Founded by former choristers of Leipzig’s St. Thomas Choir (whose Kapellmeister was once one J. S. Bach), ensemble amarcord (the group eschews a capital “a”) presented its Boston debut as part of the Isabella Stewart Gardner Museum’s Sunday Concert Series on April 3.
The first half of the concert offered a tour of “European Romanticism,” beginning with the Saint-Saëns Sérénade d’hiver. The beloved’s sunshine found a perfect match in the sunny weather casting a warm glow on the concert space – an auspicious beginning to a very good concert. Quoting from the final line of the first piece, amarcord announced that the concert meditated on themes near to their hearts – women and poetry. The reference to music was an obvious addition; that to downhill skiing served to explain one bass walking on with crutches and singing from a stool (but who remained an undiminished voice and presence throughout).
On to Germany, with four of Schumann’s Sechs Lieder für vierstimmigen Männerchor, Op. 33, continuing themes of poetry and music, spring and love. From Germany a slight shift to the Moravia of Janácek: Ctverice muzských sboru, sung in the German translation by Max Brod. This 1886 work records and transcends the folksong originals – Drohung, about the fickleness of a man’s beloved; O Liebe! about fleeting love; Ach, Krieg, Krieg! about Janós going off to war and reluctantly leaving his girl behind; and Deine schönen Augen (setting a poem by Jaroslav Tichy) about the beloved’s beautiful eyes. This tour of European Romanticism ended in England, or Greece, with Elgar, From the Greek Anthology, Op. 45, including, appropriately enough, After many a dusty mile, about the ardor of travel and relaxing with song along the way.
These musical selections are not easy works, calling for precise intonation, rhythmic integrity, quick modulations, and rapid shifts of mood. The performance proceeded so tightly, so coherently, I easily forgot the challenges faced and surmounted. There is a seemingly effortless ensemble among the members of amarcord, no obvious leader or cues, yet each minutely attuned to the others. With their precise placement of consonants and articulation, there is clearly a single, shared musical impulse among the five singers. Only once did I notice a slip: in Elgar, Yea, cast me from the heights of the mountains, the singers were divided on the English or German pronunciation of the name “Zeus.” This is a small slip, serving only to remind us that amarcord singers are, after all, human. Their own captivation with the music drew the audience into the performance. At the same time, their witty comments during remarks between sets about the music, and a certain amount of acting out the dramas of the songs, enhanced the audience’s appreciation.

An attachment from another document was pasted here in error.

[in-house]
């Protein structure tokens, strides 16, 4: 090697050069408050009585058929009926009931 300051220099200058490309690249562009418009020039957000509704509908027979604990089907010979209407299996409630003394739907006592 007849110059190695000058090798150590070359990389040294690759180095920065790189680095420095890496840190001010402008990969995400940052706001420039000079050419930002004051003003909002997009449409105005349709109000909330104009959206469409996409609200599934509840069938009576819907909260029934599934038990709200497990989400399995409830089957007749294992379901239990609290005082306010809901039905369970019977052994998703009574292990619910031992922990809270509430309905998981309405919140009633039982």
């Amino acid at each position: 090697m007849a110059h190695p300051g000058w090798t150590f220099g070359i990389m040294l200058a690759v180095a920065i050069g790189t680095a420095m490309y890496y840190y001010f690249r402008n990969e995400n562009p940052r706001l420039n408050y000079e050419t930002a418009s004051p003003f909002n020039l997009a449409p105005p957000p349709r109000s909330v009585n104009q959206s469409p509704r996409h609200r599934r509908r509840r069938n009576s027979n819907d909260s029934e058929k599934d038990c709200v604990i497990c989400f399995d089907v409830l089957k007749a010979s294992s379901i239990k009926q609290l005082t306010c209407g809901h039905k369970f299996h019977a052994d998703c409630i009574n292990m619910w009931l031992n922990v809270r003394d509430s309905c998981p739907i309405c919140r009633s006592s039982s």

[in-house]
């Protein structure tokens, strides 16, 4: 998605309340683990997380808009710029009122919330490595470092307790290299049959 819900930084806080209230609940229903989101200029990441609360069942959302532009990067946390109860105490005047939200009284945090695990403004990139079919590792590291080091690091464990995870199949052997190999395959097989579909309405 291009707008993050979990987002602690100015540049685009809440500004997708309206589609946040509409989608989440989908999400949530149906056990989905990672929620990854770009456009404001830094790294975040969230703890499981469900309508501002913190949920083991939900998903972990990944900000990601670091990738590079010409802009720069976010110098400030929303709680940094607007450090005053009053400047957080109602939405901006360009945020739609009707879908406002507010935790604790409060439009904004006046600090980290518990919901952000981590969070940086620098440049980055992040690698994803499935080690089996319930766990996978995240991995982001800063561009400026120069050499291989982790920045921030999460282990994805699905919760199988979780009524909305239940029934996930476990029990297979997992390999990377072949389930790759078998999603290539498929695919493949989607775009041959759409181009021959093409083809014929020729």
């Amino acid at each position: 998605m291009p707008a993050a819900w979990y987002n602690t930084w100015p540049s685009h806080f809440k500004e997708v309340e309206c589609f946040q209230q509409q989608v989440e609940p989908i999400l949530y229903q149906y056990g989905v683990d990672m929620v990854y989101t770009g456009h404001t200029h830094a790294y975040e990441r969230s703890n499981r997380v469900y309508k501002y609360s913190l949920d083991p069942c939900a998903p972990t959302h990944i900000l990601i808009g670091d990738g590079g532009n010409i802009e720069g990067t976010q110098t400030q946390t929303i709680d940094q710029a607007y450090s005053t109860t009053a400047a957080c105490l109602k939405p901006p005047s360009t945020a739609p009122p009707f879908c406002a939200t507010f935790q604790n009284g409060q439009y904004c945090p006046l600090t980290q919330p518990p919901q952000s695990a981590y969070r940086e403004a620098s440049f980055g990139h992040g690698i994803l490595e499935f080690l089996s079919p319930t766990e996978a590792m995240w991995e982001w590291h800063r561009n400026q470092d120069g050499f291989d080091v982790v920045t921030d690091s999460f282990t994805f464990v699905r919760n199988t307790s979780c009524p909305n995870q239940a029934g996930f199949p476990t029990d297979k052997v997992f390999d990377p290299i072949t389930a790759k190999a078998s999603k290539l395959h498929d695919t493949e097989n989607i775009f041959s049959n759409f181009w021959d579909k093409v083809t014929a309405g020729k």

For the second half of the concert, amarcord presented a selection of world folk songs, with country and title announced from the stage. The offerings, all in their original languages, included: in German, Es klappert die Mühle (one bass providing an ostinato clacking of the mill); a Norwegian song arranged by Grieg about a family of cats singing on rooftops, the pathetic and humorous meowing of a tenor expressing the discomfort of frozen paws; from Ireland, and in honor of the ensemble’s first visit to Boston, Cockles and Mussels; from Japan, Sakura Sakura, about cherry blossom season (a time of spring, a time of hope); from Cuba, an up-tempo Habañera, tu (with bass sound effects); from Sweden a tale of summer love, the young woman jilting the poor blacksmith for a rich man at the fall fair; and from Korea, another sad love song (this one arranged for amarcord by Juan Garcia), including a tenor “singing” the part of the haegeum (traditional Korean bowed-string instrument). The concert concluded with a set of American folk-songs, 900 Miles, Swing Low Sweet Chariot, Lullaby of Birdland (with a bass singing the part of double-bass, including an extended jazz-style bass riff) and, as encore, Hit the Road, Jack. These folk songs were performed with the same accuracy and coherence as the works in the first half of the program, enhancing the inherent charm and feeling. The diction and rhythm of the American songs did not sound stilted or foreign – a strong indication of amarcord’s vocal prowess.
It is a pity that the Pozen Center is not a good acoustic space for an a capella group. The sound overall was often subdued and quiet, through no fault of the singers. One had to work to listen, and I am grateful amarcord worked to bring the audience into the music. I had hoped hearing the Elgar performed underneath plaster casts of the Parthenon frieze (even obscured by lighting beams) might lend a certain charm; that hope was dashed. May amarcord soon return to perform in a better space.
Finally, I must applaud the magnanimity of the performers. A trained vocal quintet, amarcord became a sextet during two English-language songs on the second half of the program, courtesy of an audience member behind me. The rhythms and harmonies added to the concert were less precise than amarcord’s usual level, but this did not diminish the caliber of the performance coming from the stage. I heartily applaud amarcord for maintaining their artistic integrity during these moments, as also during the near-obligatory ringing of a cellphone. Their singing during these additions to the concert are a testament to their professionalism and polish.
Members of WGBH’s Classical Club will have the opportunity to hear amarcord broadcast on 99.5 fm in the near future.